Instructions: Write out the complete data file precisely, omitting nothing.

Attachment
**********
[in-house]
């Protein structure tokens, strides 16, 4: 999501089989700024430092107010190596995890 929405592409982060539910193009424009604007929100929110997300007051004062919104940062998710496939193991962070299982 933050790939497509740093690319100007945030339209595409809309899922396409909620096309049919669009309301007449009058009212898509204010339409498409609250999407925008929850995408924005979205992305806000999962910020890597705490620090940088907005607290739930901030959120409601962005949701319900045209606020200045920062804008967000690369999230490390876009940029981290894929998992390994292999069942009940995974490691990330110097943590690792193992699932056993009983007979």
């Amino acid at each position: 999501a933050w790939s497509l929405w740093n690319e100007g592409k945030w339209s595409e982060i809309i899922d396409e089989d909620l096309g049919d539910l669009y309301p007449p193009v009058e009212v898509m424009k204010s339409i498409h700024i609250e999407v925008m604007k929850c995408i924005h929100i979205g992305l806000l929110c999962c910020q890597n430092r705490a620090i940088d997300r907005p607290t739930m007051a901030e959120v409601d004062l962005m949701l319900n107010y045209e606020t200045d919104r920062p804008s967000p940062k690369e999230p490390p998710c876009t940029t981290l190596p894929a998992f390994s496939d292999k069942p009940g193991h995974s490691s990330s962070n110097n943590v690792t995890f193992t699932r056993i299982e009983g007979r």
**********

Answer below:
[in-house]
């Protein structure tokens, strides 16, 4: 999501089989700024430092107010190596995890 929405592409982060539910193009424009604007929100929110997300007051004062919104940062998710496939193991962070299982 933050790939497509740093690319100007945030339209595409809309899922396409909620096309049919669009309301007449009058009212898509204010339409498409609250999407925008929850995408924005979205992305806000999962910020890597705490620090940088907005607290739930901030959120409601962005949701319900045209606020200045920062804008967000690369999230490390876009940029981290894929998992390994292999069942009940995974490691990330110097943590690792193992699932056993009983007979």
């Amino acid at each position: 999501a933050w790939s497509l929405w740093n690319e100007g592409k945030w339209s595409e982060i809309i899922d396409e089989d909620l096309g049919d539910l669009y309301p007449p193009v009058e009212v898509m424009k204010s339409i498409h700024i609250e999407v925008m604007k929850c995408i924005h929100i979205g992305l806000l929110c999962c910020q890597n430092r705490a620090i940088d997300r907005p607290t739930m007051a901030e959120v409601d004062l962005m949701l319900n107010y045209e606020t200045d919104r920062p804008s967000p940062k690369e999230p490390p998710c876009t940029t981290l190596p894929a998992f390994s496939d292999k069942p009940g193991h995974s490691s990330s962070n110097n943590v690792t995890f193992t699932r056993i299982e009983g007979r």